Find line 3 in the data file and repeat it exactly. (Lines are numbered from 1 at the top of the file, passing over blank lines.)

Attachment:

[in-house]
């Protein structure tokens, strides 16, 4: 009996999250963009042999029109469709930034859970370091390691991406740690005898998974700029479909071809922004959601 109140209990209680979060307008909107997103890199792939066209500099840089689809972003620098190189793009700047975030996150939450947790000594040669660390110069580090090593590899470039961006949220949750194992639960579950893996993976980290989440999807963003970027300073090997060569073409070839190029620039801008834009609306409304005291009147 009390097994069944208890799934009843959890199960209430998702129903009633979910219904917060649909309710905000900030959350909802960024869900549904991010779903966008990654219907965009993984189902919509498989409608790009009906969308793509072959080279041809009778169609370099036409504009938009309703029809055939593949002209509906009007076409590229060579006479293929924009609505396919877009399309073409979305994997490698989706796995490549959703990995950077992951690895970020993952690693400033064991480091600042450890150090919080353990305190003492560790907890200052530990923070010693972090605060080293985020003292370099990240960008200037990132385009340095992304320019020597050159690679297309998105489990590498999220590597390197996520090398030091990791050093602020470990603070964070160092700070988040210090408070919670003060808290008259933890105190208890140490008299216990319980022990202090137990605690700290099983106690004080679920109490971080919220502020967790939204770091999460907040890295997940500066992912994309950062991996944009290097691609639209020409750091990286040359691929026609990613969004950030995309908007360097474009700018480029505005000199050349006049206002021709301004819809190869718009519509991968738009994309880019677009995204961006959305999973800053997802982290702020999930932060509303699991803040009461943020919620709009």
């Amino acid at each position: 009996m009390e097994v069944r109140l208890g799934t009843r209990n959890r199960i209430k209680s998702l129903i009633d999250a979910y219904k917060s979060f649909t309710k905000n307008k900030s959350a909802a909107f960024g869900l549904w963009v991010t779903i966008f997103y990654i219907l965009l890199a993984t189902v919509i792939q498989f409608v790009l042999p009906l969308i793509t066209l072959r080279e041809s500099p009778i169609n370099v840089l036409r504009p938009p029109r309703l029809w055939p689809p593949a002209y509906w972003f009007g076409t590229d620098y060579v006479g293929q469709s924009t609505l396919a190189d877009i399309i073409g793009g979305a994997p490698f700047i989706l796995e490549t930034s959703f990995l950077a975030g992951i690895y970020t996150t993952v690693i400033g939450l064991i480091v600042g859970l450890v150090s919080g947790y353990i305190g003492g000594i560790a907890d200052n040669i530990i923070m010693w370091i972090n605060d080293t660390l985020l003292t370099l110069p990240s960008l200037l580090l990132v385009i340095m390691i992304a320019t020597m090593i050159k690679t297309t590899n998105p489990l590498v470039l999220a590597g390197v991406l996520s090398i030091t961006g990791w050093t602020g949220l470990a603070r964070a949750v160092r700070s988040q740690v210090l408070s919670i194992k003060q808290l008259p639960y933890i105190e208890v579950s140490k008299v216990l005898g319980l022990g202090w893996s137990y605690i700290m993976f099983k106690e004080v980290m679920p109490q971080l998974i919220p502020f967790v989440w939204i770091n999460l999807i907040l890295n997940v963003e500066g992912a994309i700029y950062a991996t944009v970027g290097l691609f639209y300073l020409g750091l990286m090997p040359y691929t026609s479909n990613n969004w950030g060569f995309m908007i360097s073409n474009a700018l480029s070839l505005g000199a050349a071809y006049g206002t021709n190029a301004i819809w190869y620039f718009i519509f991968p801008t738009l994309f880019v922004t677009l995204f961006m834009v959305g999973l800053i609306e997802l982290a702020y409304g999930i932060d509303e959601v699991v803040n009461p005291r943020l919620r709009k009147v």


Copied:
């Amino acid at each position: 009996m009390e097994v069944r109140l208890g799934t009843r209990n959890r199960i209430k209680s998702l129903i009633d999250a979910y219904k917060s979060f649909t309710k905000n307008k900030s959350a909802a909107f960024g869900l549904w963009v991010t779903i966008f997103y990654i219907l965009l890199a993984t189902v919509i792939q498989f409608v790009l042999p009906l969308i793509t066209l072959r080279e041809s500099p009778i169609n370099v840089l036409r504009p938009p029109r309703l029809w055939p689809p593949a002209y509906w972003f009007g076409t590229d620098y060579v006479g293929q469709s924009t609505l396919a190189d877009i399309i073409g793009g979305a994997p490698f700047i989706l796995e490549t930034s959703f990995l950077a975030g992951i690895y970020t996150t993952v690693i400033g939450l064991i480091v600042g859970l450890v150090s919080g947790y353990i305190g003492g000594i560790a907890d200052n040669i530990i923070m010693w370091i972090n605060d080293t660390l985020l003292t370099l110069p990240s960008l200037l580090l990132v385009i340095m390691i992304a320019t020597m090593i050159k690679t297309t590899n998105p489990l590498v470039l999220a590597g390197v991406l996520s090398i030091t961006g990791w050093t602020g949220l470990a603070r964070a949750v160092r700070s988040q740690v210090l408070s919670i194992k003060q808290l008259p639960y933890i105190e208890v579950s140490k008299v216990l005898g319980l022990g202090w893996s137990y605690i700290m993976f099983k106690e004080v980290m679920p109490q971080l998974i919220p502020f967790v989440w939204i770091n999460l999807i907040l890295n997940v963003e500066g992912a994309i700029y950062a991996t944009v970027g290097l691609f639209y300073l020409g750091l990286m090997p040359y691929t026609s479909n990613n969004w950030g060569f995309m908007i360097s073409n474009a700018l480029s070839l505005g000199a050349a071809y006049g206002t021709n190029a301004i819809w190869y620039f718009i519509f991968p801008t738009l994309f880019v922004t677009l995204f961006m834009v959305g999973l800053i609306e997802l982290a702020y409304g999930i932060d509303e959601v699991v803040n009461p005291r943020l919620r709009k009147v």